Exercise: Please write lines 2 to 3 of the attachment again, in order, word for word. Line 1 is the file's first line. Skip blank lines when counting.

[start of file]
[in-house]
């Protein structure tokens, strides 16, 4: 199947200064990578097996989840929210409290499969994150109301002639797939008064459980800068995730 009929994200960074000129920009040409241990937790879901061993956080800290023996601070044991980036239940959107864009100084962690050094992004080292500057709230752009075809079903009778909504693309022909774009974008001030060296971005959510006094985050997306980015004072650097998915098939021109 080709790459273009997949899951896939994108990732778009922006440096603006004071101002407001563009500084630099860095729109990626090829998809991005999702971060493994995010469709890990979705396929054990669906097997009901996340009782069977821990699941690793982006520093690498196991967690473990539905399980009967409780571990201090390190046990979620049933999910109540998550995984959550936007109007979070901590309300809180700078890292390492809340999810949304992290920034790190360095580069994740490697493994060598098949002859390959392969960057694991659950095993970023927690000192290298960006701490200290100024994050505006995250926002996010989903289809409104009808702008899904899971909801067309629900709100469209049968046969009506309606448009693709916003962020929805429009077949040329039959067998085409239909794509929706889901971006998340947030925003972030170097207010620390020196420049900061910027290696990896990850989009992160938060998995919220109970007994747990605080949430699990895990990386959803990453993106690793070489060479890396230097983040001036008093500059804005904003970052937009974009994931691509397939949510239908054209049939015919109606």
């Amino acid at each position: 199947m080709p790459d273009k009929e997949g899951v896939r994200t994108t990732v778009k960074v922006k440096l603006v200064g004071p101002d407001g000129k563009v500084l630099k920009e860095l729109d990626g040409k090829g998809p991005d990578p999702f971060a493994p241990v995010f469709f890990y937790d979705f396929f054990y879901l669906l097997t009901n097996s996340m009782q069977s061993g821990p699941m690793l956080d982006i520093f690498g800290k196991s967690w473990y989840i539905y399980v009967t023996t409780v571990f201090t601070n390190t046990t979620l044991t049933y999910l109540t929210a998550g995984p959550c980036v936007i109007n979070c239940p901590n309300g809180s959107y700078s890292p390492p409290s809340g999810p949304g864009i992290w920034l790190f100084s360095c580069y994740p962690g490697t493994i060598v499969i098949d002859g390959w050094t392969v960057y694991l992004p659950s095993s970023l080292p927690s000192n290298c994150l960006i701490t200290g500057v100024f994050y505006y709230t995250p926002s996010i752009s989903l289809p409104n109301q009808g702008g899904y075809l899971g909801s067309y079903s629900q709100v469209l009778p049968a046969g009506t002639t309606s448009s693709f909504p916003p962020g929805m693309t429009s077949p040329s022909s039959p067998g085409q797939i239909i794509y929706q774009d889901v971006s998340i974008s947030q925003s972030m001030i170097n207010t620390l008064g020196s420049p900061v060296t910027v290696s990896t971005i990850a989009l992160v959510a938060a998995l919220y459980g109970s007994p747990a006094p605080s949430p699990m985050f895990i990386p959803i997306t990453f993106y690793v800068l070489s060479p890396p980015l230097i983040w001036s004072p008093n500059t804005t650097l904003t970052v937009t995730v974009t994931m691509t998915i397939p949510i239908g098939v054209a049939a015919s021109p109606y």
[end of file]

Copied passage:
């Protein structure tokens, strides 16, 4: 199947200064990578097996989840929210409290499969994150109301002639797939008064459980800068995730 009929994200960074000129920009040409241990937790879901061993956080800290023996601070044991980036239940959107864009100084962690050094992004080292500057709230752009075809079903009778909504693309022909774009974008001030060296971005959510006094985050997306980015004072650097998915098939021109 080709790459273009997949899951896939994108990732778009922006440096603006004071101002407001563009500084630099860095729109990626090829998809991005999702971060493994995010469709890990979705396929054990669906097997009901996340009782069977821990699941690793982006520093690498196991967690473990539905399980009967409780571990201090390190046990979620049933999910109540998550995984959550936007109007979070901590309300809180700078890292390492809340999810949304992290920034790190360095580069994740490697493994060598098949002859390959392969960057694991659950095993970023927690000192290298960006701490200290100024994050505006995250926002996010989903289809409104009808702008899904899971909801067309629900709100469209049968046969009506309606448009693709916003962020929805429009077949040329039959067998085409239909794509929706889901971006998340947030925003972030170097207010620390020196420049900061910027290696990896990850989009992160938060998995919220109970007994747990605080949430699990895990990386959803990453993106690793070489060479890396230097983040001036008093500059804005904003970052937009974009994931691509397939949510239908054209049939015919109606």
């Amino acid at each position: 199947m080709p790459d273009k009929e997949g899951v896939r994200t994108t990732v778009k960074v922006k440096l603006v200064g004071p101002d407001g000129k563009v500084l630099k920009e860095l729109d990626g040409k090829g998809p991005d990578p999702f971060a493994p241990v995010f469709f890990y937790d979705f396929f054990y879901l669906l097997t009901n097996s996340m009782q069977s061993g821990p699941m690793l956080d982006i520093f690498g800290k196991s967690w473990y989840i539905y399980v009967t023996t409780v571990f201090t601070n390190t046990t979620l044991t049933y999910l109540t929210a998550g995984p959550c980036v936007i109007n979070c239940p901590n309300g809180s959107y700078s890292p390492p409290s809340g999810p949304g864009i992290w920034l790190f100084s360095c580069y994740p962690g490697t493994i060598v499969i098949d002859g390959w050094t392969v960057y694991l992004p659950s095993s970023l080292p927690s000192n290298c994150l960006i701490t200290g500057v100024f994050y505006y709230t995250p926002s996010i752009s989903l289809p409104n109301q009808g702008g899904y075809l899971g909801s067309y079903s629900q709100v469209l009778p049968a046969g009506t002639t309606s448009s693709f909504p916003p962020g929805m693309t429009s077949p040329s022909s039959p067998g085409q797939i239909i794509y929706q774009d889901v971006s998340i974008s947030q925003s972030m001030i170097n207010t620390l008064g020196s420049p900061v060296t910027v290696s990896t971005i990850a989009l992160v959510a938060a998995l919220y459980g109970s007994p747990a006094p605080s949430p699990m985050f895990i990386p959803i997306t990453f993106y690793v800068l070489s060479p890396p980015l230097i983040w001036s004072p008093n500059t804005t650097l904003t970052v937009t995730v974009t994931m691509t998915i397939p949510i239908g098939v054209a049939a015919s021109p109606y």